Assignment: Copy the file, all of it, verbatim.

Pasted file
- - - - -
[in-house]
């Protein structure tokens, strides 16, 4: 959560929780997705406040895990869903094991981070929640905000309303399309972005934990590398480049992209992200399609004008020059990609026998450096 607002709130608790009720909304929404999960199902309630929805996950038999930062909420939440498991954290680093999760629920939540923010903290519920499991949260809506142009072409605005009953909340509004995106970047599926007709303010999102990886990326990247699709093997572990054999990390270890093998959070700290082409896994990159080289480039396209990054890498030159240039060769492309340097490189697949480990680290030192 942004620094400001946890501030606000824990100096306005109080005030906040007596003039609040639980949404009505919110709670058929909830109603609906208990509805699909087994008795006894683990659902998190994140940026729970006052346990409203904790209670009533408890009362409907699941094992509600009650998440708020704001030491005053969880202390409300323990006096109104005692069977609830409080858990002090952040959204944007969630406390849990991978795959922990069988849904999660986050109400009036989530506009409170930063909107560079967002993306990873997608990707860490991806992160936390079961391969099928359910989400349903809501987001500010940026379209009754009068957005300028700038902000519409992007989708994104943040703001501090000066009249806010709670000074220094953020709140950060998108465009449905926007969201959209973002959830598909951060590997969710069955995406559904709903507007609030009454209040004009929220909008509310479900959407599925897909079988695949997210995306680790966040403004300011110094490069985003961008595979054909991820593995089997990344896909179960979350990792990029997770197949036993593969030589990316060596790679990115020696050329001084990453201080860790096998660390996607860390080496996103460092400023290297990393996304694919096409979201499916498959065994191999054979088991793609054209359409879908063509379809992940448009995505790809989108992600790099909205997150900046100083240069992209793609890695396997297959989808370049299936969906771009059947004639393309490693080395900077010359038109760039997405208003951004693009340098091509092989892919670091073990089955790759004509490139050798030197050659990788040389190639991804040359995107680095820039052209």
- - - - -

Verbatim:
[in-house]
């Protein structure tokens, strides 16, 4: 959560929780997705406040895990869903094991981070929640905000309303399309972005934990590398480049992209992200399609004008020059990609026998450096 607002709130608790009720909304929404999960199902309630929805996950038999930062909420939440498991954290680093999760629920939540923010903290519920499991949260809506142009072409605005009953909340509004995106970047599926007709303010999102990886990326990247699709093997572990054999990390270890093998959070700290082409896994990159080289480039396209990054890498030159240039060769492309340097490189697949480990680290030192 942004620094400001946890501030606000824990100096306005109080005030906040007596003039609040639980949404009505919110709670058929909830109603609906208990509805699909087994008795006894683990659902998190994140940026729970006052346990409203904790209670009533408890009362409907699941094992509600009650998440708020704001030491005053969880202390409300323990006096109104005692069977609830409080858990002090952040959204944007969630406390849990991978795959922990069988849904999660986050109400009036989530506009409170930063909107560079967002993306990873997608990707860490991806992160936390079961391969099928359910989400349903809501987001500010940026379209009754009068957005300028700038902000519409992007989708994104943040703001501090000066009249806010709670000074220094953020709140950060998108465009449905926007969201959209973002959830598909951060590997969710069955995406559904709903507007609030009454209040004009929220909008509310479900959407599925897909079988695949997210995306680790966040403004300011110094490069985003961008595979054909991820593995089997990344896909179960979350990792990029997770197949036993593969030589990316060596790679990115020696050329001084990453201080860790096998660390996607860390080496996103460092400023290297990393996304694919096409979201499916498959065994191999054979088991793609054209359409879908063509379809992940448009995505790809989108992600790099909205997150900046100083240069992209793609890695396997297959989808370049299936969906771009059947004639393309490693080395900077010359038109760039997405208003951004693009340098091509092989892919670091073990089955790759004509490139050798030197050659990788040389190639991804040359995107680095820039052209």